"Do you mean she wrote these herself?"
I nodded. "It has been done that way. In fact the method enjoyed quite a vogue for twenty or thirty centuries. Shakespeare tried it, Milton, Keats and Shelley - it worked reasonably well for them."
"But not now," Tony said. "Not since the VT set. How can you compete with an IBM heavy-duty logomatic analogue?"
"...Hold on," I told him. I was pasting down one of Xero's satirical pastiches of Rubert Brooke and was six lines short. I handed Tony the master tape and he played it into the IBM, set the meter, rhyme scheme, verbal pairs, and then switched on, waited for the tape to chunter out of the delivery head, tore off six lines and passed them back to me. I didn't even need to read them.
For the next two hours we worked hard, at dusk had completed over 1,000 lines and broke off for a well-earned drink.
You might well have read the story. It's something of an admission, but I'm new to JG Ballard - I've been meaning to read him for years. An article we both read in The Guardian prompted one of my daughters to buy me a volume of his short stories for Christmas. I was going to write a post about it once I'd finished it, but this story, Studio 5, The Stars, so impressed me I decided to post this, now. More later, perhaps.
The story was first published in 1961. It's interesting that Ballard imagines poets using poetry making machines, rather than poetry writing programmes for generic computers. I think we're still slow on the uptake, even now, when it comes to considering how one machine can do everything (why do we still have computers and televisions?).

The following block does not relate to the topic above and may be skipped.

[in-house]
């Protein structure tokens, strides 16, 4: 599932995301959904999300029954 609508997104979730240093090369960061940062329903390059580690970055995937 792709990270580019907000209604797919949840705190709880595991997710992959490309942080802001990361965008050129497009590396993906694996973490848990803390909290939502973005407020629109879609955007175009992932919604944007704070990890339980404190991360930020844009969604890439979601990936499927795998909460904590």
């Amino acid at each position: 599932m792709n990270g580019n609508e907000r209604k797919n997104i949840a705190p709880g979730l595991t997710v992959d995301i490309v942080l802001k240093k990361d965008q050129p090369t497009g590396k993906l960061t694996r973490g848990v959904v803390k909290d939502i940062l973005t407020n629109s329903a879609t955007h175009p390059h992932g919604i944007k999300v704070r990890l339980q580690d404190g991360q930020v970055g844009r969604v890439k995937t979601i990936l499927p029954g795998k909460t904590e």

What sort of stuff might the "VT set" or the "IBM heavy-duty logomatic analogue" have produced? I searched the net looking for poetry programmes.Out of what I found, Ray Kurtzweil's Cybernetic Poetry programme seemed to come closest to what Ballard describes. Unfortunately, the dowload site warns that more recent versions of Windows aren't supported: clearly, in the mundane -as opposed to the visionary- present, the idea has not caught on. There are other programmes that might give us an idea, like Jeff Lewis and Eric Sincoff's Poetry CreatOR2. It came up with this in a fraction of a second. All I had to provide was the title:
A computer generated poem
The arguing pair mislead with a sorrowful claw
A prickly man shrieked at the sight of Jan Valdez.
Buried in the sand, a solitary nostril stuck out.
The radiant Wonder Woman was really really high up
Last for the surprising first for you
Billowing, formulating, la pomme felt like a doorknob.
Down by the babbling brook the spider imagines.
Spare me your sympathetic bauble or I shall send.
A nifty bit of programming, no doubt, but I'm reminded of those other science fictional poets, the Vogons, writers of "the third worst poetry in the universe". Aurora Day was right.